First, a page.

I’m late to the slam movement, but I am fast falling in love. I introduced two of my classes to it this semester, and several students and I now share new poems that we find with each other. I’ll be honest though, slam poetry is risky.
Part of what defines it is the fact that it is raw emotion about painful events–and such raw emotion is rarely pretty or grammatically correct or edited for polite society. Slam poetry is equal parts performance, metaphor, pacing, story-telling, and advocacy. It will sucker punch you when you least expect it, either with its painful honesty or its biting ironic wit.
Below are five of my favorite slam poems, all of which I have played in my classroom. Yes, the language is often sailor-like and salty, but that’s part of their power. Slam poetry is about letting go, and letting people who don’t know your pain or frustration share it.
(1) Taylor Mail: If you’re a teacher, and you haven’t been privvy to Taylor Mali’s “What Teacher’s Make,” you’ll want to bookmark this and watch it about halfway through test season (what we used to call ‘spring.’) It’s statement of what teachers really do, and what we really make. Mali’s other work is great, but as a middle school teacher, he sums up why we do what we do, and does it with power and pizazz. Here’s the text of it, but you MUST watch him perform it. Goosebumps. I promise. (You can find Mali on Twitter at @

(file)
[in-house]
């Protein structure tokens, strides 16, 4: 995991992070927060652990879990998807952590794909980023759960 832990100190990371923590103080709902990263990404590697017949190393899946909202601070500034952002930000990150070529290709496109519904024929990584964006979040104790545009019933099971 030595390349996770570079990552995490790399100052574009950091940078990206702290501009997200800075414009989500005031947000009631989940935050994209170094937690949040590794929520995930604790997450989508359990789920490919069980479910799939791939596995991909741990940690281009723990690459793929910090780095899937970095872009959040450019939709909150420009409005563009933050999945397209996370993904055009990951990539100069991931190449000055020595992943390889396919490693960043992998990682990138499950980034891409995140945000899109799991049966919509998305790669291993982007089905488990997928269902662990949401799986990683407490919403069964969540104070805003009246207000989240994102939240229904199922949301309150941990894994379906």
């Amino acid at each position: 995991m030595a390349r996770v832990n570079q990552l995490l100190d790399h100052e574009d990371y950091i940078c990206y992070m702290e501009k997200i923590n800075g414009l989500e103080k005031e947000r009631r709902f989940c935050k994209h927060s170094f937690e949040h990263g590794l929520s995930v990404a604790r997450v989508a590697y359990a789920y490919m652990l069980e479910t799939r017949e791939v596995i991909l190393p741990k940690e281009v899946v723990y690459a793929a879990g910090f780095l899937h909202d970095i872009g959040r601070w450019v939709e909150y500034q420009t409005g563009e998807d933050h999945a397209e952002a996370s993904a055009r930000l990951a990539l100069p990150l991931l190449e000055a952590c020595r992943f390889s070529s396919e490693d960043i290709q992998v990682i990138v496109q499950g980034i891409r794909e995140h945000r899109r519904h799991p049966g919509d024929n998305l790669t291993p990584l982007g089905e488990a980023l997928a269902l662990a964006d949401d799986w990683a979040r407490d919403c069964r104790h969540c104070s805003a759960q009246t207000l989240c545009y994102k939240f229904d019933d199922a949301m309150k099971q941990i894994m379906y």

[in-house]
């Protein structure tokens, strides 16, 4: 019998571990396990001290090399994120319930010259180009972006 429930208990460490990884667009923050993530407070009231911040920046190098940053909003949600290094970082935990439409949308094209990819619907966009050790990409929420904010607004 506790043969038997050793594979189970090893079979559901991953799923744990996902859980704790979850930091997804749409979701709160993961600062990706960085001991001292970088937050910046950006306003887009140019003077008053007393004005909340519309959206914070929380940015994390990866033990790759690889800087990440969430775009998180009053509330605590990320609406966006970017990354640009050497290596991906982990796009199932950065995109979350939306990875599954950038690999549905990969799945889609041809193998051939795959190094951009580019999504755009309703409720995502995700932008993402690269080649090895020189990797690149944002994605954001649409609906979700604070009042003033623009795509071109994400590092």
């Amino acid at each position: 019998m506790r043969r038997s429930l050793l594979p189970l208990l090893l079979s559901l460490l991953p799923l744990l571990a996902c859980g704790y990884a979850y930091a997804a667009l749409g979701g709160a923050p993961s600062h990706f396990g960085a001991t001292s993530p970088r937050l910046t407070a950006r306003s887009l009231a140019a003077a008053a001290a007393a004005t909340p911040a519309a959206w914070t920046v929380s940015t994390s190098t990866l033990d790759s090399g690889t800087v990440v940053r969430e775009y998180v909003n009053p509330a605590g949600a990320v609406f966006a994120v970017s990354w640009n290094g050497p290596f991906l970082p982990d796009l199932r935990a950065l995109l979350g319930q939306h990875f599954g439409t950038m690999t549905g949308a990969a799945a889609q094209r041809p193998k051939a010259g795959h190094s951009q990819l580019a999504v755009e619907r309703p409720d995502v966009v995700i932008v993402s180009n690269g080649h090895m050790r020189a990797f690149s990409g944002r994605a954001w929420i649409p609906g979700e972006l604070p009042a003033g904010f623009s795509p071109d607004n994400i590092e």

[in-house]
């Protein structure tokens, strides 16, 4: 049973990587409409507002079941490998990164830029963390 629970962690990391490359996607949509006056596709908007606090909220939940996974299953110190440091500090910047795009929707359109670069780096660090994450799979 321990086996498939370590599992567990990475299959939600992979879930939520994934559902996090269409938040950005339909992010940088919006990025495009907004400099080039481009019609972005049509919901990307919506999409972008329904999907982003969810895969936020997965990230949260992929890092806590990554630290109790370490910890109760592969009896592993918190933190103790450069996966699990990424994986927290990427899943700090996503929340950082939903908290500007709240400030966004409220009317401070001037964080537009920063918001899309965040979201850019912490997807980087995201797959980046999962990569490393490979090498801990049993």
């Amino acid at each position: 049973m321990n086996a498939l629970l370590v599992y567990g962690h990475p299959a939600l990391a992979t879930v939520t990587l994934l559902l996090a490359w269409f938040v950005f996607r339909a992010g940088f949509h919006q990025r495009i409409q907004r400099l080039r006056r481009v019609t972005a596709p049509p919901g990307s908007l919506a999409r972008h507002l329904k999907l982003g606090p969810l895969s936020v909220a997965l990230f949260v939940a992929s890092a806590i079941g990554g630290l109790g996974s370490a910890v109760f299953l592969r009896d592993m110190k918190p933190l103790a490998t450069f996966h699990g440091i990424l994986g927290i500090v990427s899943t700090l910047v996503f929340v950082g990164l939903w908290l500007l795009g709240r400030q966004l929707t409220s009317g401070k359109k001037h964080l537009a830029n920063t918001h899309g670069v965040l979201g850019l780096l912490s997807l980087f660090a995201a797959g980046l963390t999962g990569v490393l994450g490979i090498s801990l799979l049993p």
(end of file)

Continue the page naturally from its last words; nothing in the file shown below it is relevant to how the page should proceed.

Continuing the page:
(2) Janette McGhee Watson: If you’ve ever wanted to wander through a woman’s head and find out what heartbreak and weak and absent fathers do to our psyches, “I Waited for You” by Janette McGhee Watson will take you there. Unapologetically and artistically, her poem is her wedding vows, and they are forceful and brutally honest. I have so much respect for her; it’s a ten minute treatise on why she is who she is, and why she is marrying the man in front of her, and it is as beautifully painful as anything you’ll see in a long time. You’ll need to watch this a few times to get all of it, as her rapidfire word play is sometimes difficult to catch, but oh, is it ever worth it! You can find her and more of her work here.